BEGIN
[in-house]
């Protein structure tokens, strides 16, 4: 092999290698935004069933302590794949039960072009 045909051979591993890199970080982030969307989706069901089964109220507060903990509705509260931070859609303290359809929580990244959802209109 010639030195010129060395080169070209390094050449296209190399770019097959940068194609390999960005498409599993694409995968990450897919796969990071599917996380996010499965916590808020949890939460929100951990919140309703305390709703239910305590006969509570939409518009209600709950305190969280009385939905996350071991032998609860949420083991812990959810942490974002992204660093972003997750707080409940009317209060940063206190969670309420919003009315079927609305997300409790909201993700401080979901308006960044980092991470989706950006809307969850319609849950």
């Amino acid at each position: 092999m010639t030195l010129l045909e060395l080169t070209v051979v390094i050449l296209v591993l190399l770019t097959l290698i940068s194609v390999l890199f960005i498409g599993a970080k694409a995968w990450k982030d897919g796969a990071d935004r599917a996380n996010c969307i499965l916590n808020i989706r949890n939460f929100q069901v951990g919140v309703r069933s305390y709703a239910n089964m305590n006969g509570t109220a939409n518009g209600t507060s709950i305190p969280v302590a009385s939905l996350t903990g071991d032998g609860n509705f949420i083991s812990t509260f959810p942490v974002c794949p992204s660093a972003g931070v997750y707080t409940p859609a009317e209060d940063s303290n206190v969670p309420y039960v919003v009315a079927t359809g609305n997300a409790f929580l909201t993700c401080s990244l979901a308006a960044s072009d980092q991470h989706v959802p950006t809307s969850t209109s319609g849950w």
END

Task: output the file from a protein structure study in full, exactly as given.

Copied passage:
[in-house]
């Protein structure tokens, strides 16, 4: 092999290698935004069933302590794949039960072009 045909051979591993890199970080982030969307989706069901089964109220507060903990509705509260931070859609303290359809929580990244959802209109 010639030195010129060395080169070209390094050449296209190399770019097959940068194609390999960005498409599993694409995968990450897919796969990071599917996380996010499965916590808020949890939460929100951990919140309703305390709703239910305590006969509570939409518009209600709950305190969280009385939905996350071991032998609860949420083991812990959810942490974002992204660093972003997750707080409940009317209060940063206190969670309420919003009315079927609305997300409790909201993700401080979901308006960044980092991470989706950006809307969850319609849950």
């Amino acid at each position: 092999m010639t030195l010129l045909e060395l080169t070209v051979v390094i050449l296209v591993l190399l770019t097959l290698i940068s194609v390999l890199f960005i498409g599993a970080k694409a995968w990450k982030d897919g796969a990071d935004r599917a996380n996010c969307i499965l916590n808020i989706r949890n939460f929100q069901v951990g919140v309703r069933s305390y709703a239910n089964m305590n006969g509570t109220a939409n518009g209600t507060s709950i305190p969280v302590a009385s939905l996350t903990g071991d032998g609860n509705f949420i083991s812990t509260f959810p942490v974002c794949p992204s660093a972003g931070v997750y707080t409940p859609a009317e209060d940063s303290n206190v969670p309420y039960v919003v009315a079927t359809g609305n997300a409790f929580l909201t993700c401080s990244l979901a308006a960044s072009d980092q991470h989706v959802p950006t809307s969850t209109s319609g849950w």